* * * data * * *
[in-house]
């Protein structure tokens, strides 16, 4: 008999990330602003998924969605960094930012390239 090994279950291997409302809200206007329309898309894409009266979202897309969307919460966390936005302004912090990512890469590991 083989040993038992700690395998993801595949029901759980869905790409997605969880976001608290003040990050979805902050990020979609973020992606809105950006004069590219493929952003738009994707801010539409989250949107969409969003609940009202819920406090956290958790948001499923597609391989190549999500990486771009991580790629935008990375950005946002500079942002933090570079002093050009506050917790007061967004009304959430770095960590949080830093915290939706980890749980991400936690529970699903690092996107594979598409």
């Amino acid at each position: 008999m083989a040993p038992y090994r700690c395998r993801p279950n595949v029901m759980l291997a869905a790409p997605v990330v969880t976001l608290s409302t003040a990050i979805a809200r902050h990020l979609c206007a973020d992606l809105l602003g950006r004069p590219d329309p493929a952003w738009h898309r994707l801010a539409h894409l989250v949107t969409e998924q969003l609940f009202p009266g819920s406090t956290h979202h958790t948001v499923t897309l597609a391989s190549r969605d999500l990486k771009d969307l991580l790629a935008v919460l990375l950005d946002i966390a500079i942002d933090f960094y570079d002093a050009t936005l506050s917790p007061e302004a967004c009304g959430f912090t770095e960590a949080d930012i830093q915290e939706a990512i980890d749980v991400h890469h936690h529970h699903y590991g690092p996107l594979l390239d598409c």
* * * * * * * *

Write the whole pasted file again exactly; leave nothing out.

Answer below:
[in-house]
């Protein structure tokens, strides 16, 4: 008999990330602003998924969605960094930012390239 090994279950291997409302809200206007329309898309894409009266979202897309969307919460966390936005302004912090990512890469590991 083989040993038992700690395998993801595949029901759980869905790409997605969880976001608290003040990050979805902050990020979609973020992606809105950006004069590219493929952003738009994707801010539409989250949107969409969003609940009202819920406090956290958790948001499923597609391989190549999500990486771009991580790629935008990375950005946002500079942002933090570079002093050009506050917790007061967004009304959430770095960590949080830093915290939706980890749980991400936690529970699903690092996107594979598409």
């Amino acid at each position: 008999m083989a040993p038992y090994r700690c395998r993801p279950n595949v029901m759980l291997a869905a790409p997605v990330v969880t976001l608290s409302t003040a990050i979805a809200r902050h990020l979609c206007a973020d992606l809105l602003g950006r004069p590219d329309p493929a952003w738009h898309r994707l801010a539409h894409l989250v949107t969409e998924q969003l609940f009202p009266g819920s406090t956290h979202h958790t948001v499923t897309l597609a391989s190549r969605d999500l990486k771009d969307l991580l790629a935008v919460l990375l950005d946002i966390a500079i942002d933090f960094y570079d002093a050009t936005l506050s917790p007061e302004a967004c009304g959430f912090t770095e960590a949080d930012i830093q915290e939706a990512i980890d749980v991400h890469h936690h529970h699903y590991g690092p996107l594979l390239d598409c």